In February 1986, Ideal had a customer base of about 500 to 600 mom and pop accounts. Ideal's prices to those stores for a gallon of whole milk was in the $2.00 to $2.20 range. In that month, many of Ideal's accounts were solicited by Farmland. Levine received forty-eight DDI-11 change notices -- forty-five of them arriving within four days, and nineteen of them arriving on one day. Consolidated Dairies received about the same number of change notices from Farmland for this period, while Tuscan received one. Of the forty-eight Ideal accounts involved, Levine estimated that the weekly volume ranged from $40 per week to $900 a week. *fn1 Levine was surprised by the solicitation activity since he believed that major processors were not interested in serving the smaller mom and pop stores which comprised Ideal's customer base. However, DDI investigative reports showed that two of the accounts solicited by Farmland in February 1986 were visited at the specific request of the customer and that several other solicited accounts complained to DDI investigators that they were dissatisfied with Ideal's pricing and service.

Accounts marked with an asterisk denote those that Ideal was unable to keep through re-negotiation. In addition, Ideal also claimed damages for the Seavra Supermarket account which was lost to Farmland in 1985.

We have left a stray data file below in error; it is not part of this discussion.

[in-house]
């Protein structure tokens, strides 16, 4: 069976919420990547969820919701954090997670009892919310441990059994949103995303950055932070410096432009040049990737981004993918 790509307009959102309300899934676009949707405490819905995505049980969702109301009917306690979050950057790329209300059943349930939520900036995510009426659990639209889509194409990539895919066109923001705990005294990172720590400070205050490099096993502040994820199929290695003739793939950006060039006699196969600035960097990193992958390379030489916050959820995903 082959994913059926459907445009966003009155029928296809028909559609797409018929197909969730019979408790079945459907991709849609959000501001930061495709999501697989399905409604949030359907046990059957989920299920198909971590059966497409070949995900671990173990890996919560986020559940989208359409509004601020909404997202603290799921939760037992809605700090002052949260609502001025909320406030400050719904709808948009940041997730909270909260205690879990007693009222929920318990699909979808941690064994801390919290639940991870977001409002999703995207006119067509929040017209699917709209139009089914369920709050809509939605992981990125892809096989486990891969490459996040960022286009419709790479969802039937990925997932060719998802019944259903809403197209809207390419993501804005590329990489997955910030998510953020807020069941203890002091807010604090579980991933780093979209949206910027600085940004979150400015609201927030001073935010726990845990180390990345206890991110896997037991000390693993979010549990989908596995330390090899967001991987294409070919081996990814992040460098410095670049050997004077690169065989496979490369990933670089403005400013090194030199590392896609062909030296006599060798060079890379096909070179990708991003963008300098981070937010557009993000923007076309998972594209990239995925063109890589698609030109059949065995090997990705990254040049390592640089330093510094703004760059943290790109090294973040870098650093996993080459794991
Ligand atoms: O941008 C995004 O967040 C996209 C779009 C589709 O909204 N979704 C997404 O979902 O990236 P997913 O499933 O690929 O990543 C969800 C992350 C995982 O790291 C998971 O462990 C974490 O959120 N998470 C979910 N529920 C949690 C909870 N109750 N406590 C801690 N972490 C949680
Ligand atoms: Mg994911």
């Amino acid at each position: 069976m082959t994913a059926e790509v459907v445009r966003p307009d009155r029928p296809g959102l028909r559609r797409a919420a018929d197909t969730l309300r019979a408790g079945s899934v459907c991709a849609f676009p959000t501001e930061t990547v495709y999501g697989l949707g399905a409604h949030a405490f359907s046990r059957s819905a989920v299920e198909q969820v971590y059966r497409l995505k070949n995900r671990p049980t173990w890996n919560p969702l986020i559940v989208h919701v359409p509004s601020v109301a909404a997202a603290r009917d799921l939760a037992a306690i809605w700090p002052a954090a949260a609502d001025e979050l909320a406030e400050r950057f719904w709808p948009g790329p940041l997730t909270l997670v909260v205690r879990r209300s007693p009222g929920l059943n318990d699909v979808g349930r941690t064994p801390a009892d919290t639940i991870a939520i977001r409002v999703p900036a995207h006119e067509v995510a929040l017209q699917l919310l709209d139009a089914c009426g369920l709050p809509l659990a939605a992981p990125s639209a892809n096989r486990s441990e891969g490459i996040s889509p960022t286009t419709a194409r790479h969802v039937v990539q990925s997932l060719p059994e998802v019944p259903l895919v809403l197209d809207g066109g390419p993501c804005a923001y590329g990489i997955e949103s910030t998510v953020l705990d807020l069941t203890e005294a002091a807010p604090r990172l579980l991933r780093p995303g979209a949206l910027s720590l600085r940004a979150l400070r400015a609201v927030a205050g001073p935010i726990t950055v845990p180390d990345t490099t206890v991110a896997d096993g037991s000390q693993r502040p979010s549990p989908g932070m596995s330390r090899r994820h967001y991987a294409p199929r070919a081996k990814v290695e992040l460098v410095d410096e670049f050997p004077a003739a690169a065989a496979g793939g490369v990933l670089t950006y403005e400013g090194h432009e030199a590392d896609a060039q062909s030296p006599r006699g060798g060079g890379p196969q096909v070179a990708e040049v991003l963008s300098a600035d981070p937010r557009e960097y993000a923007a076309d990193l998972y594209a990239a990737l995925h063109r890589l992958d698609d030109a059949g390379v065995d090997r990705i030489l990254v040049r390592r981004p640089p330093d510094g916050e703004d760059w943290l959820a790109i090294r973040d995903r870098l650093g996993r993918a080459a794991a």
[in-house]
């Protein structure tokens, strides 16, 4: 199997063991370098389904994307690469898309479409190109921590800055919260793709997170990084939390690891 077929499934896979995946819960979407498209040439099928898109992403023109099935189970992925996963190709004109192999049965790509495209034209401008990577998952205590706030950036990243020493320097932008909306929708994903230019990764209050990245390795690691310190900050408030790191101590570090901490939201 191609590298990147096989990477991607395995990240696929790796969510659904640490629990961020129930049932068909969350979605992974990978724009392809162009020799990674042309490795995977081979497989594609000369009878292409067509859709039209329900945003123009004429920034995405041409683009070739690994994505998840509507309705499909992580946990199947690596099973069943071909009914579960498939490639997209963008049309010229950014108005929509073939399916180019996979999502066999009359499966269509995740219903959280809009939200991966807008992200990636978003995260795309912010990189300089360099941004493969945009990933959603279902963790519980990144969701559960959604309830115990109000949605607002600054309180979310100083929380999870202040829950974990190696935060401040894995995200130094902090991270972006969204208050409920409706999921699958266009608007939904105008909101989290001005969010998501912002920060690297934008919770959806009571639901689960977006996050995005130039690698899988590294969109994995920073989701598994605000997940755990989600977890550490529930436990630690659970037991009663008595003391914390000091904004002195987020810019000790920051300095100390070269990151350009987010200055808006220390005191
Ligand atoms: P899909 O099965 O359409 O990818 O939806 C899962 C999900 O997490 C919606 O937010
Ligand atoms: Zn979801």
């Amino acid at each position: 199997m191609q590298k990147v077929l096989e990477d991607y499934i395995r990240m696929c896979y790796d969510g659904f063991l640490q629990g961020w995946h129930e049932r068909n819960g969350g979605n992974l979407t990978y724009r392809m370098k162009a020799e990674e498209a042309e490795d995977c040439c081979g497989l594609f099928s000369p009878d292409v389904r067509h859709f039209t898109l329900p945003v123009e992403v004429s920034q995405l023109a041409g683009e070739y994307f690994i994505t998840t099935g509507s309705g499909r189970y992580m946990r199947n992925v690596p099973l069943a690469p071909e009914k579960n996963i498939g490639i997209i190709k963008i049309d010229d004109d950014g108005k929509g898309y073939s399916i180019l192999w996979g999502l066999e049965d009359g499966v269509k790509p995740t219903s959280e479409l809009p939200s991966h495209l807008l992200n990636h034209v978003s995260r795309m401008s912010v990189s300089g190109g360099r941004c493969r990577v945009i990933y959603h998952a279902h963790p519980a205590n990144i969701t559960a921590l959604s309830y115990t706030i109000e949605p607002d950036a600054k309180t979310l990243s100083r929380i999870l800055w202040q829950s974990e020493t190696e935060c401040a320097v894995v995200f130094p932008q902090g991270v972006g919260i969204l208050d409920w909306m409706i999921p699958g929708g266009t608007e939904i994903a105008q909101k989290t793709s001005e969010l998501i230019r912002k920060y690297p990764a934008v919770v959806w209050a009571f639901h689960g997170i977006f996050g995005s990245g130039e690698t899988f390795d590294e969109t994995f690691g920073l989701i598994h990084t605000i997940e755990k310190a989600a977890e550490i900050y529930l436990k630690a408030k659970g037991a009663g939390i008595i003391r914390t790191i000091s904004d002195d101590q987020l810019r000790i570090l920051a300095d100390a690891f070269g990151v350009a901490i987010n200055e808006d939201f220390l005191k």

Moffett stayed the change notices pending an investigation of "this unusual activity in the marketplace." Levine met with DDI Director Moffett on March 4, 1986 to discuss the Farmland solicitations, which Levine believed were below Farmland's cost. On March 6, 1986 Moffett interviewed Farmland sales personnel and determined that the lowest offer made by any Farmland representative was $1.79 per gallon of whole milk, with up to "three free weeks" as an incentive. A DDI auditor updated Farmland's average total cost according to the agency's methodology. The auditor calculated Farmland's average total cost at $1.62 per gallon of whole milk delivered. Since the difference between the lowest offer and Farmland's cost was seventeen cents, Moffett concluded that Farmland's offers were not in violation of DDI cost regulations. He lifted the temporary stay and issued "permission to change" notices which officially released the solicited accounts or "stops" to Farmland. Moffett concluded that the cost differential was large enough to cover the lowest offer plus three free weeks. Subsequent to releasing the stops, Moffett reviewed reports from field investigators and verified that the lowest Farmland offer was the same as reported by the sales staff. Ideal did not appeal the DDI determination regarding Farmland's costs, or its decision to release the stops. Nor did Ideal seek a formal, adjudicative-type hearing before the Office of Administrative Law under the Administrative Procedure Act and the Administrative Rules of Practice, as permitted at the time. See N.J.A.C. 2:1-3.4(b).